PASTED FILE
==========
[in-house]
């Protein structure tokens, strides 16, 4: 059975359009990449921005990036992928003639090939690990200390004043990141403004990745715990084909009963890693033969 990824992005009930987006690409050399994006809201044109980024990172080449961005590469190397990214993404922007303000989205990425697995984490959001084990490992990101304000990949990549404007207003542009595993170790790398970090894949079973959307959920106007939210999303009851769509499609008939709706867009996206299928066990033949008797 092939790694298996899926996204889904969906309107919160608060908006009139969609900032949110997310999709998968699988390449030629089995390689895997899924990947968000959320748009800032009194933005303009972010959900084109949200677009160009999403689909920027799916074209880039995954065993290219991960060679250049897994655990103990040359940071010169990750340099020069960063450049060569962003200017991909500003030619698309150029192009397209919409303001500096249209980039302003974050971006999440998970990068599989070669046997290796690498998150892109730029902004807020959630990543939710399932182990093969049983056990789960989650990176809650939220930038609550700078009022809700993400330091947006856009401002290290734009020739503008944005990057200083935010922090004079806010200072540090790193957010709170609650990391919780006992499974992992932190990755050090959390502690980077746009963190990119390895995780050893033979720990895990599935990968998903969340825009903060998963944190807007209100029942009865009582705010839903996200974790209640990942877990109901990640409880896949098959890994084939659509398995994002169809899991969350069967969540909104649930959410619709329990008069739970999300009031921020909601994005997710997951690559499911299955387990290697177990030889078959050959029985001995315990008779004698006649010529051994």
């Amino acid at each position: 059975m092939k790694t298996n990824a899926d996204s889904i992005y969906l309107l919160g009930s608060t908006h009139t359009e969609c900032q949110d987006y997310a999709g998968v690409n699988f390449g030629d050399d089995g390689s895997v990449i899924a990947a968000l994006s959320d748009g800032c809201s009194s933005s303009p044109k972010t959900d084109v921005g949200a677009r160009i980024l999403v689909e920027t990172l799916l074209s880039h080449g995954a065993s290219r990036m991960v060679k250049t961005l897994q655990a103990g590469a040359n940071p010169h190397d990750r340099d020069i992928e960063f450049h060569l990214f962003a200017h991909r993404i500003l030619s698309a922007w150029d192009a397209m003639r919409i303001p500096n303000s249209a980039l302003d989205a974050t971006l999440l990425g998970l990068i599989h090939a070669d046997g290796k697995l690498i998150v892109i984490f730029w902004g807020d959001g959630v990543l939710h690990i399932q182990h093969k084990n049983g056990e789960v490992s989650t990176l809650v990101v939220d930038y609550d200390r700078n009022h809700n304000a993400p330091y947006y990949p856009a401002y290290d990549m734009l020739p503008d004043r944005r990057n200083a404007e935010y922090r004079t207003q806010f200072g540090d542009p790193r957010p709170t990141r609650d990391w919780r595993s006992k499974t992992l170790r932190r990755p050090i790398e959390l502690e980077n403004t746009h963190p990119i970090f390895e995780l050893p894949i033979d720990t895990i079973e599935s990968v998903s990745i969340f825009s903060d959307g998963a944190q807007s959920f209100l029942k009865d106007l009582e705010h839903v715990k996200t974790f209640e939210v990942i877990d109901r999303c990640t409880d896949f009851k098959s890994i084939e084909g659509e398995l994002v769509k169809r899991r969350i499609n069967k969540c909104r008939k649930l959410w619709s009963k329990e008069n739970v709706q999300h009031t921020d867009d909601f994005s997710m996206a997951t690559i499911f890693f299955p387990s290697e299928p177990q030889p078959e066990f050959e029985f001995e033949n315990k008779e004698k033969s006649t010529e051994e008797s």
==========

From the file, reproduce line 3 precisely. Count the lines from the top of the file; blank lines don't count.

């Amino acid at each position: 059975m092939k790694t298996n990824a899926d996204s889904i992005y969906l309107l919160g009930s608060t908006h009139t359009e969609c900032q949110d987006y997310a999709g998968v690409n699988f390449g030629d050399d089995g390689s895997v990449i899924a990947a968000l994006s959320d748009g800032c809201s009194s933005s303009p044109k972010t959900d084109v921005g949200a677009r160009i980024l999403v689909e920027t990172l799916l074209s880039h080449g995954a065993s290219r990036m991960v060679k250049t961005l897994q655990a103990g590469a040359n940071p010169h190397d990750r340099d020069i992928e960063f450049h060569l990214f962003a200017h991909r993404i500003l030619s698309a922007w150029d192009a397209m003639r919409i303001p500096n303000s249209a980039l302003d989205a974050t971006l999440l990425g998970l990068i599989h090939a070669d046997g290796k697995l690498i998150v892109i984490f730029w902004g807020d959001g959630v990543l939710h690990i399932q182990h093969k084990n049983g056990e789960v490992s989650t990176l809650v990101v939220d930038y609550d200390r700078n009022h809700n304000a993400p330091y947006y990949p856009a401002y290290d990549m734009l020739p503008d004043r944005r990057n200083a404007e935010y922090r004079t207003q806010f200072g540090d542009p790193r957010p709170t990141r609650d990391w919780r595993s006992k499974t992992l170790r932190r990755p050090i790398e959390l502690e980077n403004t746009h963190p990119i970090f390895e995780l050893p894949i033979d720990t895990i079973e599935s990968v998903s990745i969340f825009s903060d959307g998963a944190q807007s959920f209100l029942k009865d106007l009582e705010h839903v715990k996200t974790f209640e939210v990942i877990d109901r999303c990640t409880d896949f009851k098959s890994i084939e084909g659509e398995l994002v769509k169809r899991r969350i499609n069967k969540c909104r008939k649930l959410w619709s009963k329990e008069n739970v709706q999300h009031t921020d867009d909601f994005s997710m996206a997951t690559i499911f890693f299955p387990s290697e299928p177990q030889p078959e066990f050959e029985f001995e033949n315990k008779e004698k033969s006649t010529e051994e008797s």